The second thing is if you have debt of any kind, be it a credit card, student loan, personal loan, mortgage, whatever, you can negotiate with your lenders. Under normal economic environment times, people were not as willing to defer or adjust your payment schedule, but now given the millions of people in very tough situations, and you may be one of them, there are ways to lower your payments in the short-term so that you have some flexibility and in the long-term, you're going to make up for it. But doing and cutting what you can in the short-term can be helpful.
    When it comes to a student loan or a credit card or personal loan, you can pay ... Sometimes they'll let you just pay the interest. Maybe you can't pay the principal balance, so if you have ... I'm just going to make up a student loan, for example. Well, let's say you pay $1,000 a mont

    • 16 min
    0218: A Simple Breathing Techniques to Manage Stress

    0218: A Simple Breathing Techniques to Manage Stress

    Visit us at divorceandyourmoney.com for the #1 divorce resources in the USA and get personalized help.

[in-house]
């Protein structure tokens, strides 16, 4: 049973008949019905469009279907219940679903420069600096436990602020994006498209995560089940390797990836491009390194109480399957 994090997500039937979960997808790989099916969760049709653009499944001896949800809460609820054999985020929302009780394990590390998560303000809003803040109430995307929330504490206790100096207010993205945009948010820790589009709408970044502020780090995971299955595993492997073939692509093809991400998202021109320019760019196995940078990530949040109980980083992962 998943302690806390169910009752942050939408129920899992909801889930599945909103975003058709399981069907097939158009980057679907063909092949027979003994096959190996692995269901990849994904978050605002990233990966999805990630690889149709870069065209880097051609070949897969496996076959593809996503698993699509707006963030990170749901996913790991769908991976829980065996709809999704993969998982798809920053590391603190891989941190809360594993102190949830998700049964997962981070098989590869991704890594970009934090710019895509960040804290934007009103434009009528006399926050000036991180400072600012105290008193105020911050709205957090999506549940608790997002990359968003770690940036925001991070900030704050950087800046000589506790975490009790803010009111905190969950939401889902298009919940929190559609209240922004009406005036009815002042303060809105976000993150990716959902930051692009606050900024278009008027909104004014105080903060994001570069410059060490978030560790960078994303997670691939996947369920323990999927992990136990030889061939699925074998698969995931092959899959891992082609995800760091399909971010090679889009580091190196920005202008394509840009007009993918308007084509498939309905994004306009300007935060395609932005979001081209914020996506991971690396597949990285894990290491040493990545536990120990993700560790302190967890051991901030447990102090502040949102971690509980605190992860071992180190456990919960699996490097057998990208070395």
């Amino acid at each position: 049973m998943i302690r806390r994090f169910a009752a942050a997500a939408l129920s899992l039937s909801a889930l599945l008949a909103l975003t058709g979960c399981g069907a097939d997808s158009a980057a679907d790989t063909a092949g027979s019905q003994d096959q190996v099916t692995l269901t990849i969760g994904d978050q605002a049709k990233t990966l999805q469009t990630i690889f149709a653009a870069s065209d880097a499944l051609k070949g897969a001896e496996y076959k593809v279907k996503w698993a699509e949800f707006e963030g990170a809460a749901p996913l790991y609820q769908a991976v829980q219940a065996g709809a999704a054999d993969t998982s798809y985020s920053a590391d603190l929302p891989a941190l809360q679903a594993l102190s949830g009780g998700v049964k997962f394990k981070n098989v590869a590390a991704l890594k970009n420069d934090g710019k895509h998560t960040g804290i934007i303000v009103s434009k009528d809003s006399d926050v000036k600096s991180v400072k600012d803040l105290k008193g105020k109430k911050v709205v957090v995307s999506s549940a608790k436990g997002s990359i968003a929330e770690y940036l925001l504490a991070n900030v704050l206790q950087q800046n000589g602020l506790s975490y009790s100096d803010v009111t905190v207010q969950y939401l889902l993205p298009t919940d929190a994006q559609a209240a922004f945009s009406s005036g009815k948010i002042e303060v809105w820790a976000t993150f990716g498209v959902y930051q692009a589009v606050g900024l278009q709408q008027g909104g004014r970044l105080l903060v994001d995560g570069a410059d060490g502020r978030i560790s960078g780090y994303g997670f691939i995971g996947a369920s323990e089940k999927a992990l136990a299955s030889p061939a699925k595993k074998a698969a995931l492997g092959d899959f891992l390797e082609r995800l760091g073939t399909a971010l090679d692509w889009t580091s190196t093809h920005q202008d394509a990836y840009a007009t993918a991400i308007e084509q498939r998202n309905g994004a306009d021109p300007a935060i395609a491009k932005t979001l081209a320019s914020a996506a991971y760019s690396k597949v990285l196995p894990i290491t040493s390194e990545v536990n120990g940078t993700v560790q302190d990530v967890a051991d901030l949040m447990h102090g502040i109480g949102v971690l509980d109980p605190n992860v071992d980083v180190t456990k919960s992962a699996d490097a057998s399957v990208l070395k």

This week, I want to cover a slightly different type of episode. How can you manage stress the instant you are experiencing it?
    Oftentimes life can feel overwhelming, and finding ways to manage all of those feelings without shutting down is essential to our well-being.
    Here’s a technique that I find helpful and in fact, use frequently to manage stress – it’s very simple.
    It’s a deep breathing technique where you count to 10. What do I mean by that? Listen to this latest podcast for more on this guaranteed technique to help you ease stress the minute you feel it.

    • 7 min

Customer Reviews

4.6 out of 5
91 Ratings

91 Ratings

Kendra in Austin ,

Super Helpful with Actionable Tips

Shawn breaks down financial difficulties people face when going through the divorce process and provides REAL and actionable tips to solve them. Listening to one of his podcasts is like getting coached in real life! I highly recommend listening if you need financial guidance during your divorce.

luludtr ,

Great!!!!!!!!!!!!!!!!

Just Great!!!!!!!!!!!

first and foremost ,

Great Help

I spoke with three financial advisors on the phone and could none of them could answer my questions or provide any guidance. Shawn is a wonderful resource for divorce. It was refreshing to bounce ideas off Shawn and get his feedback during the 30 minute consult. He helped me make a decision that I was struggling with and confused about.

Setting up the consult was really easy and I emailed him a document ahead of time for reference during the call.

Thanks Shawn!